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The mismatch negativity (MMN): towards the optimal paradigm. / Näätänen, Risto; Pakarinen, Satu; Rinne, Teemu; Takegata, Rika.

In: Clinical Neurophysiology, Vol. 115, No. 1, 2004, p. 140-144.

Research output: Contribution to journalArticleScientificpeer-review

TY - JOUR

T1 - The mismatch negativity (MMN): towards the optimal paradigm

AU - Näätänen, Risto

AU - Pakarinen, Satu

AU - Rinne, Teemu

AU - Takegata, Rika

N1 - The mismatch negativity (MMN): towards the optimal paradigm Volume: Proceeding volume:

PY - 2004

Y1 - 2004

N2 - OBJECTIVE: Recent studies have shown that the mismatch negativity (MMN), a change-specific component of the event-related potential (ERP), for particular auditory features is degraded in different clinical populations. This suggests that the MMN could, in principle, reflect the whole profile and extent of the central auditory deficit. In the present article, we tested a new MMN paradigm allowing one to obtain MMNs for several auditory attributes in a short time. METHODS: MMN responses to changes in frequency, intensity, duration, location, and to a silent gap occasionally inserted in the middle of a tone were compared between the traditional 'oddball' paradigm (a single type of auditory change in each sequence) and the new paradigm (two versions) in which all the 5 types of changes appeared within the same sequence. RESULTS: The MMNs obtained in the new paradigm were equal in amplitude to those in the traditional MMN paradigm. CONCLUSIONS: We propose a new paradigm that can provide 5 different MMNs in the same time in which usually only one MMN is obtained. The new paradigm enables one to objectively determine the profile of different auditory discrimination abilities within a very short recording time.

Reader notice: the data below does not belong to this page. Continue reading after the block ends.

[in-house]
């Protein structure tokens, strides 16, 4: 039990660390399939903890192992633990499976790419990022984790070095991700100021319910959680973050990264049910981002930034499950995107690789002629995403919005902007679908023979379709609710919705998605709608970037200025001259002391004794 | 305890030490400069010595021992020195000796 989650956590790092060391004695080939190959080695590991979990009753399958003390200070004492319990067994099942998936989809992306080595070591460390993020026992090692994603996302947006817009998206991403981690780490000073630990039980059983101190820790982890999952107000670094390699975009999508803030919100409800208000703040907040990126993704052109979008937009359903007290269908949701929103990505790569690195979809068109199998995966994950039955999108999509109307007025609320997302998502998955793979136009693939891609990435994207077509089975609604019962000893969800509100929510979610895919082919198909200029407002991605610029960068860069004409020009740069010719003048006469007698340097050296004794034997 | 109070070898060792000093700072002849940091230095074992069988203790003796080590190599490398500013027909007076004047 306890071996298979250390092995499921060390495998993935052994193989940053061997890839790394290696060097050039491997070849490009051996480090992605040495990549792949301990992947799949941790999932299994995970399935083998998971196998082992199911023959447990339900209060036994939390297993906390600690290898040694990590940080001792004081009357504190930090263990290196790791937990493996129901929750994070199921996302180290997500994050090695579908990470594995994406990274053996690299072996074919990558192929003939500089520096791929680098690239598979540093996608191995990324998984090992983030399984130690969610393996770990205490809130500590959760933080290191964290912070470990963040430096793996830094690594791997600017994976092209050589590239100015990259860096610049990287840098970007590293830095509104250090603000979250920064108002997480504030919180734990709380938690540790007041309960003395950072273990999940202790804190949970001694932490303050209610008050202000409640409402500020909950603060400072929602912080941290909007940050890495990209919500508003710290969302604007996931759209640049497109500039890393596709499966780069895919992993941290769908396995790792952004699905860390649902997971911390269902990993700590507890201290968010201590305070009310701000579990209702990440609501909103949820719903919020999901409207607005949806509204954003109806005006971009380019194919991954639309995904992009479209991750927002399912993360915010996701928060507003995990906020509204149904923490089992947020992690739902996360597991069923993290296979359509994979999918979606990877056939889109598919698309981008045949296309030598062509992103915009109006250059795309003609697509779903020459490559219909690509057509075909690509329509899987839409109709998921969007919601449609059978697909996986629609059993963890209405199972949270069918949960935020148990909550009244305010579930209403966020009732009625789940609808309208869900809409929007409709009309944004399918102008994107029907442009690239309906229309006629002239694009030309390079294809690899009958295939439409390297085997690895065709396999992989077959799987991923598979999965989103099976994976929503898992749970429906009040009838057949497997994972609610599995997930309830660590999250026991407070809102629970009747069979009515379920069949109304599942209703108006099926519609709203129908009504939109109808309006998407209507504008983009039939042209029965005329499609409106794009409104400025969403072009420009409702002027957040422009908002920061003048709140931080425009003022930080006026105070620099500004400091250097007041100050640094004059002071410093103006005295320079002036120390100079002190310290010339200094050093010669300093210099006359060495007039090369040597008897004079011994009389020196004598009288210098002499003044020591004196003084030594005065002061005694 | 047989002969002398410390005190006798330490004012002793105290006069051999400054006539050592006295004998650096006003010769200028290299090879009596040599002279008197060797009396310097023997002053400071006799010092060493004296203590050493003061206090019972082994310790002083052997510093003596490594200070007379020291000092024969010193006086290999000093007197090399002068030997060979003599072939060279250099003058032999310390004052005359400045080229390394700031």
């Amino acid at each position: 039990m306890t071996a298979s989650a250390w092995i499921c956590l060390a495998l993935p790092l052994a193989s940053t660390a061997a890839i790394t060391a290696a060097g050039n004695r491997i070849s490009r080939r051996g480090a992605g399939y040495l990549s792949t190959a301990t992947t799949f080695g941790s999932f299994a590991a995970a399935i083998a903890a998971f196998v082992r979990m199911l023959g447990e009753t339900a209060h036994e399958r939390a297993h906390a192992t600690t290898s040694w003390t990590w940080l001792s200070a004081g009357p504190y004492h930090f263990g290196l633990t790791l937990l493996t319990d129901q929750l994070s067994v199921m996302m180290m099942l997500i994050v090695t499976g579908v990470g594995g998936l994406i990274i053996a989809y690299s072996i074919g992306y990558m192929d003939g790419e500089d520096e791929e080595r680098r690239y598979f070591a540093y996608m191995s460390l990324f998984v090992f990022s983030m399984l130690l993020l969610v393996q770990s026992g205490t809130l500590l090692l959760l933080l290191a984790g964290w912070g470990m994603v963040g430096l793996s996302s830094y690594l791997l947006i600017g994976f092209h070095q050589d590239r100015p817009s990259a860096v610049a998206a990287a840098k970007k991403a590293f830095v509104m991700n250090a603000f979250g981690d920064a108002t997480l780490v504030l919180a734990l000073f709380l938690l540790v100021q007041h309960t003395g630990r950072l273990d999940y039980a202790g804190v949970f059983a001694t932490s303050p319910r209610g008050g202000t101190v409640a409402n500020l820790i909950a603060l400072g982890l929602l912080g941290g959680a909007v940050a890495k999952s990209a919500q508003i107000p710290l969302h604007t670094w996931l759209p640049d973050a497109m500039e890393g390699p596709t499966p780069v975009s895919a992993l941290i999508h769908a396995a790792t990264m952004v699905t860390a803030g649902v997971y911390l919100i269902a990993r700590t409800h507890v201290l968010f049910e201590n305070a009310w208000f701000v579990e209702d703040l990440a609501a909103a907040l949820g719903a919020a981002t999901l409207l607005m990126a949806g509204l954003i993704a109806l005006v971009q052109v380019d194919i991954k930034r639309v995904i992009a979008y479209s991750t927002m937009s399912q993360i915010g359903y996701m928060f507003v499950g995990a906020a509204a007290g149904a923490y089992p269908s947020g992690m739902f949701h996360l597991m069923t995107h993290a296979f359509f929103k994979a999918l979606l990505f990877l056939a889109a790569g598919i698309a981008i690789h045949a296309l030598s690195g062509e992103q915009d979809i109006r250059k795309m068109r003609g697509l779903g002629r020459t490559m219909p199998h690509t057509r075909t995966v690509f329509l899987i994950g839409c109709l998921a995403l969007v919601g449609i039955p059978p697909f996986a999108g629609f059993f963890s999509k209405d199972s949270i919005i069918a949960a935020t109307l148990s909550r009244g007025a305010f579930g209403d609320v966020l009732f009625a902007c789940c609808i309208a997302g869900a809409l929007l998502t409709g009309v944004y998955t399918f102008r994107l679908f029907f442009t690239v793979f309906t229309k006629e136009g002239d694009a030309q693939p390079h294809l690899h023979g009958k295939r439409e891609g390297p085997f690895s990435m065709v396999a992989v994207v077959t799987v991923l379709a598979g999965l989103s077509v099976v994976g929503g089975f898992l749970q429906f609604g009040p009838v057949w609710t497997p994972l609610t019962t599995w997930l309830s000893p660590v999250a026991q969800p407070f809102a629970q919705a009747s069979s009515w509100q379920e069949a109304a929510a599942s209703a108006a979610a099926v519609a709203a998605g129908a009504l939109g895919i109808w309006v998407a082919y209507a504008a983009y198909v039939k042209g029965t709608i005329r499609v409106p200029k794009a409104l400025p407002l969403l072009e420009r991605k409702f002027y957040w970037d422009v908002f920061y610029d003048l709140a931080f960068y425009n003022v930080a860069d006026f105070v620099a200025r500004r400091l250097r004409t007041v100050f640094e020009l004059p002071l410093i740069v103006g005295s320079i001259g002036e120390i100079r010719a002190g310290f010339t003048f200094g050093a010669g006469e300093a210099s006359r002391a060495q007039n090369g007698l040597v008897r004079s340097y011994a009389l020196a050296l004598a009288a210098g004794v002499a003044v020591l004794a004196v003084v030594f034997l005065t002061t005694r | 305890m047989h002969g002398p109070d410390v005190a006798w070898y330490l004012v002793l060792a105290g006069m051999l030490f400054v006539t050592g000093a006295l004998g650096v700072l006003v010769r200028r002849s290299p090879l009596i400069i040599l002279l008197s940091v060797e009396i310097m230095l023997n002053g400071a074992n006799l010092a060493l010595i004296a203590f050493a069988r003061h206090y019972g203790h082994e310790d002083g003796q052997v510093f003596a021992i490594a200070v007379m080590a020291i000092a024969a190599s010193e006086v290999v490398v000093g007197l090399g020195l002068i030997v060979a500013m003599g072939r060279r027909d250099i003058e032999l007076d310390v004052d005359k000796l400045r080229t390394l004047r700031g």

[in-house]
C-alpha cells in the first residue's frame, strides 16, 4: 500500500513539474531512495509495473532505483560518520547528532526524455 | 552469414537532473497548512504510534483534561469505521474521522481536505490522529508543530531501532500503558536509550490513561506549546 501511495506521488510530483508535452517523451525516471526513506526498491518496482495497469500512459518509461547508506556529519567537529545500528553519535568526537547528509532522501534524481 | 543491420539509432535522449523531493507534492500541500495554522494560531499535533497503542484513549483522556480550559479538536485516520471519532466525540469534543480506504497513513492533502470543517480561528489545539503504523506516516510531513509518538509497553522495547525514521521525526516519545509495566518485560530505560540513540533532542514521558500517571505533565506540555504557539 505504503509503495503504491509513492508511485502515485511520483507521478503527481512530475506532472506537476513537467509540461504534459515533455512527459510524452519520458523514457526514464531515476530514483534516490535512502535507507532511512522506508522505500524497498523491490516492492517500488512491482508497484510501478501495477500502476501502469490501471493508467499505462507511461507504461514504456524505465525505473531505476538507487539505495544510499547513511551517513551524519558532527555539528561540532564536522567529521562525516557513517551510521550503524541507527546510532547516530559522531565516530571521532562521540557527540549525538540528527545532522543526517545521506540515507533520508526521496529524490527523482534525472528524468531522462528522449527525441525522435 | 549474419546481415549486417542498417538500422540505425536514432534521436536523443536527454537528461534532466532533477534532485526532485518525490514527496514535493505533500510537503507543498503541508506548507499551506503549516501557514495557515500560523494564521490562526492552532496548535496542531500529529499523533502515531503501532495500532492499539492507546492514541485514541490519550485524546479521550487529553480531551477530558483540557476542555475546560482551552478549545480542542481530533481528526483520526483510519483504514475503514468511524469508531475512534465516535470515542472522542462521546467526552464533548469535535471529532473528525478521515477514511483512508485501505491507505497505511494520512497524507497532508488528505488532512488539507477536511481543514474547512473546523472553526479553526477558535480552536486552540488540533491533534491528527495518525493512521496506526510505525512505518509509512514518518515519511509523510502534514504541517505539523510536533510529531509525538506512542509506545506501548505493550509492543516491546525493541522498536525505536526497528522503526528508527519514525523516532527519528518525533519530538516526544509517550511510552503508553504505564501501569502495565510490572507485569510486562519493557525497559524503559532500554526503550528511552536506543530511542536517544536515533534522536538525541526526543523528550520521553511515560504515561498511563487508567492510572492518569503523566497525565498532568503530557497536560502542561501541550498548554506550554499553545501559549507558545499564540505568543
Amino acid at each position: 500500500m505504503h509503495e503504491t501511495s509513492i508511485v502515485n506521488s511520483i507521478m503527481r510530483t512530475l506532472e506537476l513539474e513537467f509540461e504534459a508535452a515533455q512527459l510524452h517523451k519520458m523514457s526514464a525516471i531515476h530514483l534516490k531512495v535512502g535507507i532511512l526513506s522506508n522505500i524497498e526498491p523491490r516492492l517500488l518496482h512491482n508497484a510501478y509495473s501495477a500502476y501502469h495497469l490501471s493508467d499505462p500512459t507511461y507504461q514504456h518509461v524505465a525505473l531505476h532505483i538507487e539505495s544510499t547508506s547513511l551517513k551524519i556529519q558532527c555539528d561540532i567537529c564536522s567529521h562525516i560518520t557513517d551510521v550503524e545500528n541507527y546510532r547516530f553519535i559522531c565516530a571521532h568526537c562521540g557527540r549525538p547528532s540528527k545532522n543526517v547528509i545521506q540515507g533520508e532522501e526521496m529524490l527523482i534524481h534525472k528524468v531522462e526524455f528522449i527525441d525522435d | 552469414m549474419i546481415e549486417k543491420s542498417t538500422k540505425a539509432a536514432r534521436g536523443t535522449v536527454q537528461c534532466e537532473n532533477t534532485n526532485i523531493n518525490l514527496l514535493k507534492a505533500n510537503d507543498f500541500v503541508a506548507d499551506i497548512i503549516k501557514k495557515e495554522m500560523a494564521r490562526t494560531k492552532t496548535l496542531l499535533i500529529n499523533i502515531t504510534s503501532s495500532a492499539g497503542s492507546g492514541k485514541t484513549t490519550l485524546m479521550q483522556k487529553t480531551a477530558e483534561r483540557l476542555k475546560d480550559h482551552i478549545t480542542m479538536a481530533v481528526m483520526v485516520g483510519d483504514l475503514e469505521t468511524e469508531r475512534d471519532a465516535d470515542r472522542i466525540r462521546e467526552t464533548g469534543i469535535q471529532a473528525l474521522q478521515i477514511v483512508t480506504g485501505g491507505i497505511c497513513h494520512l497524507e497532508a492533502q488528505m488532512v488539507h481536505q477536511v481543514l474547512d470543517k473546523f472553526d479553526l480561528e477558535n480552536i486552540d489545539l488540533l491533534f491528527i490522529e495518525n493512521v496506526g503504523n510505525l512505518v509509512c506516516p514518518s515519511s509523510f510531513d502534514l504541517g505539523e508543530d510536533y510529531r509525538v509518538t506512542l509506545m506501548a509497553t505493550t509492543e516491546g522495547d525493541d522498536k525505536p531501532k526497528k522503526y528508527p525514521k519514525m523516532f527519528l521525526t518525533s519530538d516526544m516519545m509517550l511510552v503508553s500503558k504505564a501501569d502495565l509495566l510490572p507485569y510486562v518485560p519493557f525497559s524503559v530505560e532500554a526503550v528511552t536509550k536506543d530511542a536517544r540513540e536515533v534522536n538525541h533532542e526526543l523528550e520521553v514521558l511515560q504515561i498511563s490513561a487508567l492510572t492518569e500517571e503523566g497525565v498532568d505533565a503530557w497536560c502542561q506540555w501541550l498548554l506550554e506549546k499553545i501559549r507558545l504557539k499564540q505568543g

AB - OBJECTIVE: Recent studies have shown that the mismatch negativity (MMN), a change-specific component of the event-related potential (ERP), for particular auditory features is degraded in different clinical populations. This suggests that the MMN could, in principle, reflect the whole profile and extent of the central auditory deficit. In the present article, we tested a new MMN paradigm allowing one to obtain MMNs for several auditory attributes in a short time. METHODS: MMN responses to changes in frequency, intensity, duration, location, and to a silent gap occasionally inserted in the middle of a tone were compared between the traditional 'oddball' paradigm (a single type of auditory change in each sequence) and the new paradigm (two versions) in which all the 5 types of changes appeared within the same sequence. RESULTS: The MMNs obtained in the new paradigm were equal in amplitude to those in the traditional MMN paradigm. CONCLUSIONS: We propose a new paradigm that can provide 5 different MMNs in the same time in which usually only one MMN is obtained. The new paradigm enables one to objectively determine the profile of different auditory discrimination abilities within a very short recording time.